Price Targets: Like earnings estimates above, a company's stock price targets must also be converted into a percentage of its current price to properly compare multiple companies.

For their high, mean and low price targets over the coming 12 months, analysts believe Stepan's stock has the greatest upside potential and least downside risk, while CHD has the least upside potential and greatest downside risk.

It is important to note, however, that Stepan has only one analyst making a projection, where each of the other two has 16 analysts placing their bets.

Buy/Sell Recommendations: After all is said and done, perhaps the one gauge that sums it all up are analyst recommendations. These have been converted into the percentage of analysts recommending each level. However, I factor only the strong buy and buy recommendations into the ranking. Hold, underperform and sell recommendations are not ranked since they are determined after determining the winners of the strong buy and buy categories, and would only be negating those winners of their duly earned titles.

Of our three contenders, Ecolab is best recommended with 7 strong buys and 8 buys representing a combined 75% of its analysts, followed by CHD with 5 strong buy and 5 buy recommendations representing 47.62% of its analysts, and lastly by Stepan with 1 strong buy and 0 buy ratings representing 33.33% of its analysts.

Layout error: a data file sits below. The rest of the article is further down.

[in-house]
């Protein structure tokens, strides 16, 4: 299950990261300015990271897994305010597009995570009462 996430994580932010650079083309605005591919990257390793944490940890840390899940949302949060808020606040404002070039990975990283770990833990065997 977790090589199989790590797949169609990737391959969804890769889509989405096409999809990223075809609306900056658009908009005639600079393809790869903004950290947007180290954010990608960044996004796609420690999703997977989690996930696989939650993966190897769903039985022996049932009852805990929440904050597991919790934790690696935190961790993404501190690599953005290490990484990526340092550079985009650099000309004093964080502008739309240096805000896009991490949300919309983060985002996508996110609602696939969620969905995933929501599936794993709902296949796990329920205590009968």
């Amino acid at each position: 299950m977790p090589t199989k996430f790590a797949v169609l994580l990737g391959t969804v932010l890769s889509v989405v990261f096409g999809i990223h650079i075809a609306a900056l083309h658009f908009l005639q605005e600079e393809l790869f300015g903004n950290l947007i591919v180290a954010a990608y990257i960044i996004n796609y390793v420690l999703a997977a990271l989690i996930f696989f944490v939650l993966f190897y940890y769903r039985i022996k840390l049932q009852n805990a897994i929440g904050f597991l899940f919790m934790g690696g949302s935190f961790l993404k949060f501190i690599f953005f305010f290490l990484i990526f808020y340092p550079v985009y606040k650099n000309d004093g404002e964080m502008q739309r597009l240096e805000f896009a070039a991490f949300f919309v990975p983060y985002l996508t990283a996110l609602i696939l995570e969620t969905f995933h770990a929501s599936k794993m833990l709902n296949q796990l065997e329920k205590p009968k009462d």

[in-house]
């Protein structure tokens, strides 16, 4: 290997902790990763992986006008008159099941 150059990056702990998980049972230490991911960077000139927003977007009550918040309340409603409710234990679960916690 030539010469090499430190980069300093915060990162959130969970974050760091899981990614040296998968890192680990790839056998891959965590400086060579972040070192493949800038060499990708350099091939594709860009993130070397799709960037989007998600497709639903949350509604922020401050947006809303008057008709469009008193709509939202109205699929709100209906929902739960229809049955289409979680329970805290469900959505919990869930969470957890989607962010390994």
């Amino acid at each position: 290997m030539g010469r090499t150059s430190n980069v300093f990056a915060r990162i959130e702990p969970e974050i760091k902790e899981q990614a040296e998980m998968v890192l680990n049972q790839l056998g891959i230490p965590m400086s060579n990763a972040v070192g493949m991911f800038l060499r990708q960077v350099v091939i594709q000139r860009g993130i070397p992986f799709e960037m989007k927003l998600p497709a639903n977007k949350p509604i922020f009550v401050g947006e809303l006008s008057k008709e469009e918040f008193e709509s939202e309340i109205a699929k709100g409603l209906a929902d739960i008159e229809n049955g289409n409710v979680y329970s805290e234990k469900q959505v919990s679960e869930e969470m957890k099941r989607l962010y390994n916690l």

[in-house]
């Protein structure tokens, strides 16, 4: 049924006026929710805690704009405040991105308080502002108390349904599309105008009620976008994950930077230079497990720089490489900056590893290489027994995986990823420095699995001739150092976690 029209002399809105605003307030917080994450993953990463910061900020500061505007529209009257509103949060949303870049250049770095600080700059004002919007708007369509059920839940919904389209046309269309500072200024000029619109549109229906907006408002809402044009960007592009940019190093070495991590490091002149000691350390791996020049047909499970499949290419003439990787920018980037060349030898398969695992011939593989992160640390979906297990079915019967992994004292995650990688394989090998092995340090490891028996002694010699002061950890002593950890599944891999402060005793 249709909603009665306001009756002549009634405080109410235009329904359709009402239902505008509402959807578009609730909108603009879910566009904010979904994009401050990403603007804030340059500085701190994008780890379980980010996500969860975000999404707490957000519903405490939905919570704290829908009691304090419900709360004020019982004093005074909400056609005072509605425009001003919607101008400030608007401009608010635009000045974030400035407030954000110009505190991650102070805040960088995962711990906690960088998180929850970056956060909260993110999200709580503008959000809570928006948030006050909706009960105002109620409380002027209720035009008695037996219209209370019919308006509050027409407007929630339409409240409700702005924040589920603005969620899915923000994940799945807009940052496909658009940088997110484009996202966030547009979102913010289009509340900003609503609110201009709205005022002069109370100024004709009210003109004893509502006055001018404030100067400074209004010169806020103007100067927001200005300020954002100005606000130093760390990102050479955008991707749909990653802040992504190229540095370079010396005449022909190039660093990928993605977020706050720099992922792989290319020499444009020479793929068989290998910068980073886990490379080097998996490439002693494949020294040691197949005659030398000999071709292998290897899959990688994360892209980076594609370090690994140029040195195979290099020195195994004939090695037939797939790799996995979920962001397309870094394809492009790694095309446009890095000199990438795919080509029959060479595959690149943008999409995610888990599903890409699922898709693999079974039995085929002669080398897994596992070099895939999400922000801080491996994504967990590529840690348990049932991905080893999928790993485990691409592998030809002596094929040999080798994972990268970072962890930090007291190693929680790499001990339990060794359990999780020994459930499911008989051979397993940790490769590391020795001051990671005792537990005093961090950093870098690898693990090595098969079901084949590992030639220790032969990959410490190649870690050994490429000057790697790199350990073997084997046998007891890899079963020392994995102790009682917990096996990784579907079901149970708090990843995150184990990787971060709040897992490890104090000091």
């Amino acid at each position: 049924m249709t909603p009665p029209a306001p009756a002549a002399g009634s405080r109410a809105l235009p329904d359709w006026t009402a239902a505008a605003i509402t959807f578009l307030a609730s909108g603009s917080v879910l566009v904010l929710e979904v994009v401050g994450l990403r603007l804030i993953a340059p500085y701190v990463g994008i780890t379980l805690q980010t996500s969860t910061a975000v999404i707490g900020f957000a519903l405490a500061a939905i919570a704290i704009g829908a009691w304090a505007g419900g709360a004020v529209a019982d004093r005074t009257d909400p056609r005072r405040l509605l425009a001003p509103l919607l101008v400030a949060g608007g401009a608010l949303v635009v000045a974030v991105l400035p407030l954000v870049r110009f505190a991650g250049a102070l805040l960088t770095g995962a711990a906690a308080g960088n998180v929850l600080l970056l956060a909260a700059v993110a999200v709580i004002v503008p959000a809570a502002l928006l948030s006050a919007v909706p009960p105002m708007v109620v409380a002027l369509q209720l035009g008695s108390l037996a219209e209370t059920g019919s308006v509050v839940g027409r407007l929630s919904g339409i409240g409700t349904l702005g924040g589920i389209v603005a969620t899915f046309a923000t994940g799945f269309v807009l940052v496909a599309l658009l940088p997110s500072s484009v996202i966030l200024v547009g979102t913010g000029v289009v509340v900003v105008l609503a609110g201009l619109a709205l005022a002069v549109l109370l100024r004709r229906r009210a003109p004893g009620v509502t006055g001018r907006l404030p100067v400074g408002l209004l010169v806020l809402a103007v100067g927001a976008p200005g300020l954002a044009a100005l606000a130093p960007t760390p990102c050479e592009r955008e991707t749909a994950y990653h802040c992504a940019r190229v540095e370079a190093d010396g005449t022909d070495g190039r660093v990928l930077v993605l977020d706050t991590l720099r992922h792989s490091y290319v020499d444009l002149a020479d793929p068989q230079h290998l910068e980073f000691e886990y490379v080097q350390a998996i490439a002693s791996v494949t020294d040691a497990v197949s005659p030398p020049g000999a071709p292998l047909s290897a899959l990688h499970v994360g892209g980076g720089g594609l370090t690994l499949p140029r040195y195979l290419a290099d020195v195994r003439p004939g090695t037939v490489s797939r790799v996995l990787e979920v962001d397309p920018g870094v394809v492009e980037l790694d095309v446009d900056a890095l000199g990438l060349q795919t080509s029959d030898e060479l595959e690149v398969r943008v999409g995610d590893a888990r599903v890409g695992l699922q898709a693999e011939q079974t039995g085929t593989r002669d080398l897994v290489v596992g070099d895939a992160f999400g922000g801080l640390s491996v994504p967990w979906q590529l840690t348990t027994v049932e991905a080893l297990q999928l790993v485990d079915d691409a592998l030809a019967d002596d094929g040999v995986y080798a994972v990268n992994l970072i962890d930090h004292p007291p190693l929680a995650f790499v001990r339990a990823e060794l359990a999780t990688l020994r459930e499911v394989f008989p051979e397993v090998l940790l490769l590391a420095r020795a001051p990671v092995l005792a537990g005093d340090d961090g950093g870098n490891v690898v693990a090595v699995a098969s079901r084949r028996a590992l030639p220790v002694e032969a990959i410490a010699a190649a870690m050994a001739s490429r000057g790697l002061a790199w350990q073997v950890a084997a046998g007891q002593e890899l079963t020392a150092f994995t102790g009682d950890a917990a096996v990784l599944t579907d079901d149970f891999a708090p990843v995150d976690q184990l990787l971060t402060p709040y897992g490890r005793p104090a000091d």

Here again it is important to note that Stepan has only 3 analysts casting ballots, while the other two have 20 and 21 voters respectively.

C) Rankings

Having crunched all the numbers and compared all the projections, the time has come to tally up the wins and losses and rank our three competitors against one another.

In the table below you will find all of the data considered above plus a few others not reviewed. Here is where using a company's market cap as a denominator comes into play, as much of the data in the table has been converted into a percentage of market cap for a fair comparison.

The first and last placed companies are shaded. We then add together each company's finishes to determine its overall ranking, with first place finishes counting as merits while last place finishes count as demerits.

And the winner is… Stepan by a beaming shine, outperforming in 17 metrics while underperforming in 10 for a net score of +7, followed far behind by CHD, outperforming in 9 metrics and underperforming in 11 for a net score of -2, with Ecolab trailing closely, outperforming in 6 metrics while underperforming in 10 for a net score of -4.

Where the Cleaning Products industry is expected to outperform the S&P broader market substantially this and next quarters and in 2015, and significantly beyond, the three largest U.S. companies in the space are expected to put in split performances, with Ecolab and Stepan outgrowing the broader market in 2015 and beyond while CHD hits pretty close to par.

Yet after taking all company fundamentals into account, Stepan stands first among its peers (despite having the smallest market cap of the three at just $1 billion) given its lowest stock price ratios, most cash over market cap, best current ratio (debt repayment ability), highest future earnings over stock price, highest 2015 and 5-year future earnings growth, tie for highest dividend, and highest projected price targets above current price - handily winning the Cleaning Products industry competition.